President Donald Trump's legal team must be ready for worst-case scenarios concerning special counsel Robert Mueller's report is finally released, as there is no doubt it will be "tough and accusatory," Harvard Law professor emeritus Alan Dershowitz wrote in a column Tuesday.
"His attorneys should not engage in wishful thinking but should be brutally realistic with themselves and their client," Dershowitz wrote in his opinion piece for The Hill.
The report will most likely be politically devastating, Dershowitz said, but it could also be "legally daunting," even though personally, he is not aware of any "compelling evidence of serious or impeachable crimes" by Trump.
"The fact that so many people close to the 2016 Trump campaign and the Oval Office have been charged with crimes will form an atmospheric backdrop to the substance of the special counsel report," Dershowitz said. "It must be remembered by all, especially the media, that this report, like all federal investigative reports and actions, will be one sided."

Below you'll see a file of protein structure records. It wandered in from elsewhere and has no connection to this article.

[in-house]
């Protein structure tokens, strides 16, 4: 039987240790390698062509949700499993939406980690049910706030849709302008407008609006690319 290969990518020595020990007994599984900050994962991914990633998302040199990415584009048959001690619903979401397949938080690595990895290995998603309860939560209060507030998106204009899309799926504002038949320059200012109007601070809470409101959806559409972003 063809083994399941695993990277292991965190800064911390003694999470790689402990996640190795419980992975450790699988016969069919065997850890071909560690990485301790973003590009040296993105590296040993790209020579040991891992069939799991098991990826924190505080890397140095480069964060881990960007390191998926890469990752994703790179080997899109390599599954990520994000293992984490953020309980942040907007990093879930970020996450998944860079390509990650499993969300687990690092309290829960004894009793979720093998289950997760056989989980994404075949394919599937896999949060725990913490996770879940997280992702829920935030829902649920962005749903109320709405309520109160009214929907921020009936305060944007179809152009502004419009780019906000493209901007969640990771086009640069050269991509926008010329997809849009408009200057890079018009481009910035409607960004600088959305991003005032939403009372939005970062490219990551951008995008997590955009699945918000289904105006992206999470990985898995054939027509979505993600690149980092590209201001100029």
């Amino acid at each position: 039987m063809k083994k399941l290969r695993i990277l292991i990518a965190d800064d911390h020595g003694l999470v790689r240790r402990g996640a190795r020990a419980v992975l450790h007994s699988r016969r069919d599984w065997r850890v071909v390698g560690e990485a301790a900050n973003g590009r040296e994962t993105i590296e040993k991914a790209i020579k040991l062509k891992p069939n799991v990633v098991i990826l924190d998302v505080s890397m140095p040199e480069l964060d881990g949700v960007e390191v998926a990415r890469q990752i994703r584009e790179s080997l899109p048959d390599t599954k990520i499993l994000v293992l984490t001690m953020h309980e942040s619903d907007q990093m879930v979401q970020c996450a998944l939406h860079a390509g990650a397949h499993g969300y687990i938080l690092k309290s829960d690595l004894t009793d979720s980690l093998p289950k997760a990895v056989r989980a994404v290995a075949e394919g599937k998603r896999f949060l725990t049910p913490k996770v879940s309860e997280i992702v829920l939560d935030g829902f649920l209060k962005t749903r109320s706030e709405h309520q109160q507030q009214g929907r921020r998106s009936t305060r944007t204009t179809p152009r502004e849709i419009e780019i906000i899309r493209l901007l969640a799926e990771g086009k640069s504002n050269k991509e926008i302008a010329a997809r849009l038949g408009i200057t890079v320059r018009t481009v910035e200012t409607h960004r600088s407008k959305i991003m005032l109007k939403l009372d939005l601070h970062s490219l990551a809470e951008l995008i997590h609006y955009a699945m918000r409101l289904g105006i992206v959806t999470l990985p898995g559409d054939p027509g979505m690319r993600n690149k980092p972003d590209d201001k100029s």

The report also will not be subjected to cross examination, but the Trump team should demand it not be released to either the public or Congress until they have an opportunity to study it and respond, as there will most likely be leaks if Congress gets the report first, he added.
The report must also bear in mind the difference between "political sins" and crimes, Dershowitz said, as the special counsel is limited to what is existing criminal law.
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